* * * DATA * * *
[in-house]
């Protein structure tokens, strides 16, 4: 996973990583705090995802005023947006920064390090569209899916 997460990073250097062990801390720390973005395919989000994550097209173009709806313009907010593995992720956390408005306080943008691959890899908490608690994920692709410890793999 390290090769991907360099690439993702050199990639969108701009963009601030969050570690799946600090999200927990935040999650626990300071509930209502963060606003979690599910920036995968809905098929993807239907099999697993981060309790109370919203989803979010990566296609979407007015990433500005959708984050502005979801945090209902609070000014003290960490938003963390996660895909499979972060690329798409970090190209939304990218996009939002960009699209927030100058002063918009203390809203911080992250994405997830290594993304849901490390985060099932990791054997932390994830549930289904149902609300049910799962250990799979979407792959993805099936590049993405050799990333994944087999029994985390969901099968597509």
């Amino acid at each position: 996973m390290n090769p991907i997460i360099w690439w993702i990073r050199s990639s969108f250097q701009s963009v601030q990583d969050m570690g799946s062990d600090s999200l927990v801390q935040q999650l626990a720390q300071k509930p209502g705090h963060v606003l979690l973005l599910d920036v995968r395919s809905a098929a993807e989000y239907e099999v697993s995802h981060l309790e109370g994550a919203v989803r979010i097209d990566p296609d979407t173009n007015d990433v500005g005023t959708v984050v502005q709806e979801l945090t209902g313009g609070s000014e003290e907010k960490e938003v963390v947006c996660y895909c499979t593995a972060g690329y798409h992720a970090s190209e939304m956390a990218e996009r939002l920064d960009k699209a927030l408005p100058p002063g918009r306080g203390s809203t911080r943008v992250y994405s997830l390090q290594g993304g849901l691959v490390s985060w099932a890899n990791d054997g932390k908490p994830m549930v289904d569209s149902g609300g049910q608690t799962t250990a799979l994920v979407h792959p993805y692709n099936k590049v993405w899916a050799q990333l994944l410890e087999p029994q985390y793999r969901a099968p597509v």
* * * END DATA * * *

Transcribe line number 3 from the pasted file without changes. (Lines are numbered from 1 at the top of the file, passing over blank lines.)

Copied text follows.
């Amino acid at each position: 996973m390290n090769p991907i997460i360099w690439w993702i990073r050199s990639s969108f250097q701009s963009v601030q990583d969050m570690g799946s062990d600090s999200l927990v801390q935040q999650l626990a720390q300071k509930p209502g705090h963060v606003l979690l973005l599910d920036v995968r395919s809905a098929a993807e989000y239907e099999v697993s995802h981060l309790e109370g994550a919203v989803r979010i097209d990566p296609d979407t173009n007015d990433v500005g005023t959708v984050v502005q709806e979801l945090t209902g313009g609070s000014e003290e907010k960490e938003v963390v947006c996660y895909c499979t593995a972060g690329y798409h992720a970090s190209e939304m956390a990218e996009r939002l920064d960009k699209a927030l408005p100058p002063g918009r306080g203390s809203t911080r943008v992250y994405s997830l390090q290594g993304g849901l691959v490390s985060w099932a890899n990791d054997g932390k908490p994830m549930v289904d569209s149902g609300g049910q608690t799962t250990a799979l994920v979407h792959p993805y692709n099936k590049v993405w899916a050799q990333l994944l410890e087999p029994q985390y793999r969901a099968p597509v």